- an untidy woman; slattern.
- a scarecrow, ragged puppet, or grotesque effigy.
- a mop, especially one made from a bundle of rags and used to clean out a baker's oven.
- a cat.
- a hare.
Origin of malkin
Examples from the Web for malkin
The Malkin family, through Malkin Securities, owns 10 million square feet of real estate, including the Empire State Building.A Candidate Shuns His Family Fortune
Samuel P. Jacobs
September 30, 2010
Hannity and Malkin can still rant, but somewhere, Jack Murtha is watching, with a smile.The Democrats' Big Gun
February 12, 2010
Today Malkin says this anecdote— highlighted in her Wikipedia entry —has been largely mischaracterized by the mainstream media.
Malkin also likes to get out of her house and do shoe-leather reporting, albeit with ideological intent.
The recipient of occasional death threats, Malkin has twice felt the need to move her family to undisclosed locations.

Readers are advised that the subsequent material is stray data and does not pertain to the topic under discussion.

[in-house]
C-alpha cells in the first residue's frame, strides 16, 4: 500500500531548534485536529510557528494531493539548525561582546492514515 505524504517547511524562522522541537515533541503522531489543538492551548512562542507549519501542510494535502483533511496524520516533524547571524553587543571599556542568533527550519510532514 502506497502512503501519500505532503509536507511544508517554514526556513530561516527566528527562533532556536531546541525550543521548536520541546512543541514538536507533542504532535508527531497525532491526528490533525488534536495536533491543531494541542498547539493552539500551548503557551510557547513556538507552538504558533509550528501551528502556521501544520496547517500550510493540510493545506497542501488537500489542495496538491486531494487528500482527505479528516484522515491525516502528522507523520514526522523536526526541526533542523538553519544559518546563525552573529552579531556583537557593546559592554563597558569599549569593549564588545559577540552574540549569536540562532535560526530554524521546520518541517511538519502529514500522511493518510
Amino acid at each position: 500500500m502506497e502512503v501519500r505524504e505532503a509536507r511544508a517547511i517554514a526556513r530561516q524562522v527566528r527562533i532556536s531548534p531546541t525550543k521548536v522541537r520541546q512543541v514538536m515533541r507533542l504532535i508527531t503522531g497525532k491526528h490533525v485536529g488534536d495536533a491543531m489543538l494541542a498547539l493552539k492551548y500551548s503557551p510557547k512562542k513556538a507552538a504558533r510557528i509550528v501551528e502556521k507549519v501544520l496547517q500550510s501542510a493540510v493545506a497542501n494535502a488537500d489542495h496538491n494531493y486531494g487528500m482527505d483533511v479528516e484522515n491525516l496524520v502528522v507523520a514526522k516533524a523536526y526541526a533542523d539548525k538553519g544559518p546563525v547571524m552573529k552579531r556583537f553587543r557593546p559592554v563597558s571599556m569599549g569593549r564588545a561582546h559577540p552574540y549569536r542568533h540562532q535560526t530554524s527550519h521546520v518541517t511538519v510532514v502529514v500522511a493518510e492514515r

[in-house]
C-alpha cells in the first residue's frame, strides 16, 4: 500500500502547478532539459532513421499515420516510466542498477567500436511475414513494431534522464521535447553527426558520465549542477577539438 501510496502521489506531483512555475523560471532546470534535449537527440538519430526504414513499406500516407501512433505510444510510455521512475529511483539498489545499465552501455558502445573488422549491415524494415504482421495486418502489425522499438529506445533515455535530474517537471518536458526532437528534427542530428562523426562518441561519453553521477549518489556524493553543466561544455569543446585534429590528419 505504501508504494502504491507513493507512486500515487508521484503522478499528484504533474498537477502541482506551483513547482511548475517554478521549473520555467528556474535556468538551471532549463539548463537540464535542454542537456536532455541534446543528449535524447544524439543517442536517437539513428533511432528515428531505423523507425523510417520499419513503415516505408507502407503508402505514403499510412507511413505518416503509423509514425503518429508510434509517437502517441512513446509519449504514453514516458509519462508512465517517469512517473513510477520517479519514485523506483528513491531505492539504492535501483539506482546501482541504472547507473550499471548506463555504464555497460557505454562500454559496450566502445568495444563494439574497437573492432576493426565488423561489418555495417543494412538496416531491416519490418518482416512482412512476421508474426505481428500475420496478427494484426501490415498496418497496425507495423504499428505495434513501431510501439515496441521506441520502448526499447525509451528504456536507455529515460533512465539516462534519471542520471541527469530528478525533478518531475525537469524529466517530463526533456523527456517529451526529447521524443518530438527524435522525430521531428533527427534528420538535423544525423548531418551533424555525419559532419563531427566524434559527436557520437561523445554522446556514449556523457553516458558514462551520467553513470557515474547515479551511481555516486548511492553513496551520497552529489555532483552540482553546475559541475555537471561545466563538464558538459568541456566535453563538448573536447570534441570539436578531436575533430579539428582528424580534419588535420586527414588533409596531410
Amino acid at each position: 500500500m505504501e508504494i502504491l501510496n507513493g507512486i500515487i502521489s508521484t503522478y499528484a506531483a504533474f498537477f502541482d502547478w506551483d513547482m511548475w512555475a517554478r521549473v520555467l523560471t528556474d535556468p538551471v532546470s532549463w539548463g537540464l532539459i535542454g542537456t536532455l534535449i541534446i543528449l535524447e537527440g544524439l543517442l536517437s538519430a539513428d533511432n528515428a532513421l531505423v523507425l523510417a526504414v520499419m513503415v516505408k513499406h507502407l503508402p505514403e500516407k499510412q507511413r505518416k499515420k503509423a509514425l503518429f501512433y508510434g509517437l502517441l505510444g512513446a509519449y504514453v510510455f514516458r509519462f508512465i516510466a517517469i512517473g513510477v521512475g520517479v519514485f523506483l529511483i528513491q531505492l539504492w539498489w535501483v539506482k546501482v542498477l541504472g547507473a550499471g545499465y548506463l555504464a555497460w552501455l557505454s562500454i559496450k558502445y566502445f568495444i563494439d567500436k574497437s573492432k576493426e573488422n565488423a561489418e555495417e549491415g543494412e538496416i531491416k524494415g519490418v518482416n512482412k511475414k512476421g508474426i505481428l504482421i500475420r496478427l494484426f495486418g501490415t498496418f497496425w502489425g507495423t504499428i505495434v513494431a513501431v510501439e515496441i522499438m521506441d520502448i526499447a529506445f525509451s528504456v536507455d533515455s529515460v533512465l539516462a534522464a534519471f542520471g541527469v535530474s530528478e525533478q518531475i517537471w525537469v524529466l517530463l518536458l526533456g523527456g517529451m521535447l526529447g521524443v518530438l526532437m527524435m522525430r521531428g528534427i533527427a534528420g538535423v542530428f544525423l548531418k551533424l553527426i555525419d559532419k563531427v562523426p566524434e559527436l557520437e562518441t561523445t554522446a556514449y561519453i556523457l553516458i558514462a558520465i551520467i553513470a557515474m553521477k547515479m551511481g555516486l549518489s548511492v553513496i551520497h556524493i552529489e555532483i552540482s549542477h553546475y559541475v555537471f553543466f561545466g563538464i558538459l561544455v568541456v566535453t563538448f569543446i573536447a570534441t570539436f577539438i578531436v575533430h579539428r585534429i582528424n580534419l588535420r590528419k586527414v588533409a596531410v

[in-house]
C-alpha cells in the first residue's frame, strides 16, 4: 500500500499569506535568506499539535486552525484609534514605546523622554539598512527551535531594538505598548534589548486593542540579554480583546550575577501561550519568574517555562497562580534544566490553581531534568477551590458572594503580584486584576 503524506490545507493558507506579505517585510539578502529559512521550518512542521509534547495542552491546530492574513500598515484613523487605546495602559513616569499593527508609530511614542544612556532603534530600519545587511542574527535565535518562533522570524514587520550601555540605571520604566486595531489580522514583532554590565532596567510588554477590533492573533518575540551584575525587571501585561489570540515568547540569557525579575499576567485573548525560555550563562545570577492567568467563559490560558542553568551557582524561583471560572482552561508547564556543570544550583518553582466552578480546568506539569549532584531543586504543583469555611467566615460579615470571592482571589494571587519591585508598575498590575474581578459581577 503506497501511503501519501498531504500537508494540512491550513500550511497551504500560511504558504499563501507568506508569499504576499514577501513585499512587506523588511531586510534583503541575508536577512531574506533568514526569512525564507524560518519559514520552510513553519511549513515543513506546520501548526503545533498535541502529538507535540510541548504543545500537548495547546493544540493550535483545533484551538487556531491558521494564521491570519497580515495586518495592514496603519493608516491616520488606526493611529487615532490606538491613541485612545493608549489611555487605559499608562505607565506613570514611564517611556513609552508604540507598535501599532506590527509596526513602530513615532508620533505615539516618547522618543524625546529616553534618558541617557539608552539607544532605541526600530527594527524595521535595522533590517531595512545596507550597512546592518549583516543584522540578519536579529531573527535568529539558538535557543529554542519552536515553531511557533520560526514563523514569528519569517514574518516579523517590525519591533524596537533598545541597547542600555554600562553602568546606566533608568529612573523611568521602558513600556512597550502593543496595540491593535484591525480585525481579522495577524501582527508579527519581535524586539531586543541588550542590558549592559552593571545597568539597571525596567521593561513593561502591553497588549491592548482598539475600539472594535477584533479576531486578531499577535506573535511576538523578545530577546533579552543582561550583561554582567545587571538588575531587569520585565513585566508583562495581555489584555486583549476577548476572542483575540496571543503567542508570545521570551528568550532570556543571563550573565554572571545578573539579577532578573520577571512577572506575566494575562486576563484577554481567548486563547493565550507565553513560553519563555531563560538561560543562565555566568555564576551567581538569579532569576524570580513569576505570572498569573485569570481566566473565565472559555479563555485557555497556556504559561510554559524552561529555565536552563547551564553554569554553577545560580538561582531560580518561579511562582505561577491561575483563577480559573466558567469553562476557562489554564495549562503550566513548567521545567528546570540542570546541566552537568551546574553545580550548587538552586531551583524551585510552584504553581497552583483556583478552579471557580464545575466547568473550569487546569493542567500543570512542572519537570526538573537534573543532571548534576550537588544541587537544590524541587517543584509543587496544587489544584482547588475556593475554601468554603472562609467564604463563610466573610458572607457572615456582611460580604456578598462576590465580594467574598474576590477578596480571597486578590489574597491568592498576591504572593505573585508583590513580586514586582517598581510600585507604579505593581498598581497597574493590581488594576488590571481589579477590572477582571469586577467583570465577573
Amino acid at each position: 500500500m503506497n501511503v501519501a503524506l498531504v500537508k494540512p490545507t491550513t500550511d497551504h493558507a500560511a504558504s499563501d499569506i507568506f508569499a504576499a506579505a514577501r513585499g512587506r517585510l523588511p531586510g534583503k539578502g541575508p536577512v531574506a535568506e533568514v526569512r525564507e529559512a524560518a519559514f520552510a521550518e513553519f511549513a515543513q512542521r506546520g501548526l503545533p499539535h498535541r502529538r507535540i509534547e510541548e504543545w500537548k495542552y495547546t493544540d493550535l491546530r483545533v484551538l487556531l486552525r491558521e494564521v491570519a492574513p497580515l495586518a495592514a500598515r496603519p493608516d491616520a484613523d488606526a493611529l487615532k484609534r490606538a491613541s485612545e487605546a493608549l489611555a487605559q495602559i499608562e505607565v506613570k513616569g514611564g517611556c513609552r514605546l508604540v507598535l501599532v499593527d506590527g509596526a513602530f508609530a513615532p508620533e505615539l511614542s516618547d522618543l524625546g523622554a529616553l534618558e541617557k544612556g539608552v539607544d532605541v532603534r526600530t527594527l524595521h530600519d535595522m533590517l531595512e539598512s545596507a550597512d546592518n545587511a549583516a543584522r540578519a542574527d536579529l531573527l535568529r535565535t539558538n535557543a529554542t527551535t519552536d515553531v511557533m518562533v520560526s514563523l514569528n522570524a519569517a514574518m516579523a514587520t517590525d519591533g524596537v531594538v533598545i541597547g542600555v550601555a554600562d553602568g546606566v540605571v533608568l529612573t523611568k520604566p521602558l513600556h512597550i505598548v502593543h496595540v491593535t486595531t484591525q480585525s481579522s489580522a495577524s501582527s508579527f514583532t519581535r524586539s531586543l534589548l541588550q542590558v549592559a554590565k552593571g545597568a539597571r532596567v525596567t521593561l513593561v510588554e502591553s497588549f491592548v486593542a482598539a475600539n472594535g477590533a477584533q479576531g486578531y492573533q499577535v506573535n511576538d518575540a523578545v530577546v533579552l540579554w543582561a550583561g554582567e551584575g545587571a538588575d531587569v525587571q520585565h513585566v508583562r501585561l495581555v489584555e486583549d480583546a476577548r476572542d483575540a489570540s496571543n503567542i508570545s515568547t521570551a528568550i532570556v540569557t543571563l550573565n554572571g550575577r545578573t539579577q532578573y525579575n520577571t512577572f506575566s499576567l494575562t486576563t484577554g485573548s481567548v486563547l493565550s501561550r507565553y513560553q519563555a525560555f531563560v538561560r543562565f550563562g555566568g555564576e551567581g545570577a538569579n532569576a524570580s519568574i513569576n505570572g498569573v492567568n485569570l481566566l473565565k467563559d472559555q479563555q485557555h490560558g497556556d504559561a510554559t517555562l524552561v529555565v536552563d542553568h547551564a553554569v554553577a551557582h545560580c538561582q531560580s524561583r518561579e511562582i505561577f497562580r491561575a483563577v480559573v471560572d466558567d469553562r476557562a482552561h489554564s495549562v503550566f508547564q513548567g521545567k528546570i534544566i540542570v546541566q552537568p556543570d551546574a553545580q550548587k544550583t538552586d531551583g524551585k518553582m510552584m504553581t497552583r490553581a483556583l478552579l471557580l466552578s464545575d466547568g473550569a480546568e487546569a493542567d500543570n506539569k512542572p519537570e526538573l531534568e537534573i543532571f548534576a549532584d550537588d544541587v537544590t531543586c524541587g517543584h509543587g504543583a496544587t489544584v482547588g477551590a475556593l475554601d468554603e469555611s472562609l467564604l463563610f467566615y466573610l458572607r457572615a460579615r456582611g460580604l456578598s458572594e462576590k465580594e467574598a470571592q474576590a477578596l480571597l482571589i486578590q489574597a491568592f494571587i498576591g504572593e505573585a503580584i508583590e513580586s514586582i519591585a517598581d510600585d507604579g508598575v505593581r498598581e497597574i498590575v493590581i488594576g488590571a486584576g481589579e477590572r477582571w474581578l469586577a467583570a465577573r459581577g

Malkin is a man of singular temper, judgment, and firmness of nerve.Life and Letters of Lord Macaulay
George Otto Trevelyan
I wish his Malkin was re-established at Tournay—and so I believe does he.
The floods descended from the congregated sisterhood at Malkin tower.Lancashire Folk-lore
Malkin was one of the few English female names with this appendage.Curiosities of Puritan Nomenclature
Charles W. Bardsley
Miss Malkin came and atoned for her historic glance in the shop.The Price of Love
Word Origin and History for malkin
also mawkin, "a slattern; woman of the lower classes," late 13c., from fem. proper name Malkyn, a diminutive of Mault "Maud" (see Matilda). Also attested from c.1200 as the proper name of a female specter. Sense of "untidy woman" led to meaning "mop, bundle of rags on a stick" (used to clean ovens, artillery pieces, etc.), c.1400.
MALKINTRASH. One in dismal garb. ["Dictionary of Buckish Slang, University Wit, and Pickpocket Eloquence," London, 1811]
Attested as the name of a cat since 1670s (perhaps earlier as Grimalkin, 16c.); cf. Serbo-Croatian mačka "cat," originally a pet-name form of Maria. Also used in Scotland and northern England as the name of a hare (1724).